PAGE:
Social funds: BP, the 1960s, and greed

Recently, after posting a column about BP and socially responsible mutual funds (See Social Funds and BP: How embarrassing!)  I heard from Adam Kanzer, who is managing director and general counsel at Domini Social Investments. While Domini has never owned shares of BP, Adam and I began a conversation about the role  of socially-responsible mutual funds. Adam, who has been in the fund business for twelve years, is a smart and committed executive, but we don’t always agree, so we decided to engage in a dialog about social funds.

Adam Kanzer

Adam Kanzer

Marc: Adam, let’s start with BP. Why did Domini exclude the company? Do you hold any other oil or coal companies?

Adam: Domini has consistently excluded BP from our portfolios because of our concerns about their safety record. Our initial review followed the Texas City explosion in 2005, but our decision was quickly reinforced by the Prudhoe Bay spill the following year.  We met with BP to discuss these and related issues with them. And each time we revisited BP, we found more violations.

We’re looking to identify the key sustainability challenges each company faces. For the oil and gas industries, worker safety and environmental compliance are among a handful of core issues we consider.  I should also note that we have consistently excluded Transocean and Halliburton, both of whom played a role in the Deepwater Horizon project. In addition we have also consistently excluded Massey Energy, the other current poster-child for disaster, as well as Toyota for substantial safety, employee relations and human rights concerns.  We discuss these decisions on our website. And yes, we do hold other oil and gas companies, although we set a high bar for entry. We do not invest in companies whose core business is coal mining.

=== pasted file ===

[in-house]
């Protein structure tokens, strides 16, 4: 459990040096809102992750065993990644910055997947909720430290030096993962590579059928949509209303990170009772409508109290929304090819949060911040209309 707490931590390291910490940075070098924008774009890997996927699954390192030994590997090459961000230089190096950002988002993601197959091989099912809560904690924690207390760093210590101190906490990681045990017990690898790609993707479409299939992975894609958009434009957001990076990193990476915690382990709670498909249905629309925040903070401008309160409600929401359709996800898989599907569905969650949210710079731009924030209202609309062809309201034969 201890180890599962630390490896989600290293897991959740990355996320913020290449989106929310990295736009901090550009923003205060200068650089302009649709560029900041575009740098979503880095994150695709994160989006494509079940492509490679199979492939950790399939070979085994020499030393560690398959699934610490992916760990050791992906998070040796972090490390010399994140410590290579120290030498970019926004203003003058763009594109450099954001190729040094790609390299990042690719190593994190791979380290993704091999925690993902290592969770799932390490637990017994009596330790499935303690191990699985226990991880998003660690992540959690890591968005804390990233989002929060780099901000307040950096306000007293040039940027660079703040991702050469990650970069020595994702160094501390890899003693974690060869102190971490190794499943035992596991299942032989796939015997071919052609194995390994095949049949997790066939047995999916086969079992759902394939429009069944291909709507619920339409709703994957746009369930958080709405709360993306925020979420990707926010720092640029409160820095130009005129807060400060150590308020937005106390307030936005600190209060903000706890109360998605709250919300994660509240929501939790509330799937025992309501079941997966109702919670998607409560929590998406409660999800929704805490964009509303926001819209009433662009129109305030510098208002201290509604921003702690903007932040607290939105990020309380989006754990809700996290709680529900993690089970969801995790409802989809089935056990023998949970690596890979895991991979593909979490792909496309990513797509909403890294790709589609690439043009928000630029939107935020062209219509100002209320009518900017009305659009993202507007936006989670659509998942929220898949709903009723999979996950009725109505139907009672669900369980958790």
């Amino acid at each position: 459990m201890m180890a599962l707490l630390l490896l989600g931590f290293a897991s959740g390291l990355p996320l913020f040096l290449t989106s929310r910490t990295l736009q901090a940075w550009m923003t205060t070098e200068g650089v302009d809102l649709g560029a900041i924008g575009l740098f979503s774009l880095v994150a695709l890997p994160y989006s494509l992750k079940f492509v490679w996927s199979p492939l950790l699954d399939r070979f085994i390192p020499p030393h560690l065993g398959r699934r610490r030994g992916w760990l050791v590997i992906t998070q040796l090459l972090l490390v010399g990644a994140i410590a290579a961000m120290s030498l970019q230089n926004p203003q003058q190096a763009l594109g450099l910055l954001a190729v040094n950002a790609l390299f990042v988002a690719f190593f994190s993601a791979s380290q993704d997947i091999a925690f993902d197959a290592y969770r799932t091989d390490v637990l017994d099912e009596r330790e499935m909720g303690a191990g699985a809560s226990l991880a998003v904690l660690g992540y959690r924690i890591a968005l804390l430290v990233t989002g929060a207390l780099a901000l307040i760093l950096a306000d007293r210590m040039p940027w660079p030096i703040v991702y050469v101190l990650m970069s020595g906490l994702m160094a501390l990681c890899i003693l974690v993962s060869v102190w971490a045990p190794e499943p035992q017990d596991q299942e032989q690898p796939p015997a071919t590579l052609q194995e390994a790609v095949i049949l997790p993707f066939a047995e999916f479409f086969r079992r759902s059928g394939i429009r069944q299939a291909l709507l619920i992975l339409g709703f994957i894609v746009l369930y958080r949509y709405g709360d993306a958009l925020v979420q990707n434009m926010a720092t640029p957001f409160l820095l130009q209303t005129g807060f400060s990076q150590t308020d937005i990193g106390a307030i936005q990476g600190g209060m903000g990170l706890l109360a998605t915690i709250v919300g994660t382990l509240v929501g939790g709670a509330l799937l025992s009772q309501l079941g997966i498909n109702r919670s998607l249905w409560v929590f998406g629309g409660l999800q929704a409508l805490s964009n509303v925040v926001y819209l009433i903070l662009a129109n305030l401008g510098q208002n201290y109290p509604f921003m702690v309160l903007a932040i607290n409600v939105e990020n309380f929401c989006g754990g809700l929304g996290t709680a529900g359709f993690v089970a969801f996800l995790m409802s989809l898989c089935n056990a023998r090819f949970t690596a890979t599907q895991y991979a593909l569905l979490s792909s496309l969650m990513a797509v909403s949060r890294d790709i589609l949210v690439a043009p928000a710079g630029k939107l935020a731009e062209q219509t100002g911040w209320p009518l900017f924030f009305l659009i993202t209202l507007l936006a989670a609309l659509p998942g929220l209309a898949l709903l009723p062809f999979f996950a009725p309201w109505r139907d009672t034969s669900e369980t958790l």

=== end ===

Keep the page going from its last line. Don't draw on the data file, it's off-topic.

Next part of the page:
Marc: Any thoughts on why BP was so widely held by other socially-responsible funds?

Adam: As CEO of BP, Lord Browne made very important statements about the reality of climate change at a time when others in his industry were denying its existence. That was important. In addition, BP has been committed to transparency on its social and environmental performance. I can’t speak for other firms, but I can see how those factors may have led some to hold BP. We felt that the safety and environmental issues outweighed these positives.

If a fund’s benchmark is heavily weighted towards oil, then an SRI manager will need to consider that. This tyranny of the benchmark certainly led many to hold BP and other oil companies that in a perfect world they would have preferred to avoid.

Which brings me to the important question that I have not heard – why did all of the so-called ‘mainstream’ investors buy BP? Why did investors allow this company to become one of the largest in the world by market capitalization? At least social investors weighed these issues and came to a decision. The rest of the market acted as if there was no problem.

Marc: That’s an excellent point, and it makes me wonder why people pay mutual fund managers such high fees. They missed the housing and Wall Street bubbles, and didn’t see or care about the safety issues at BP. Clearly most  funds aren’t very good at managing risk.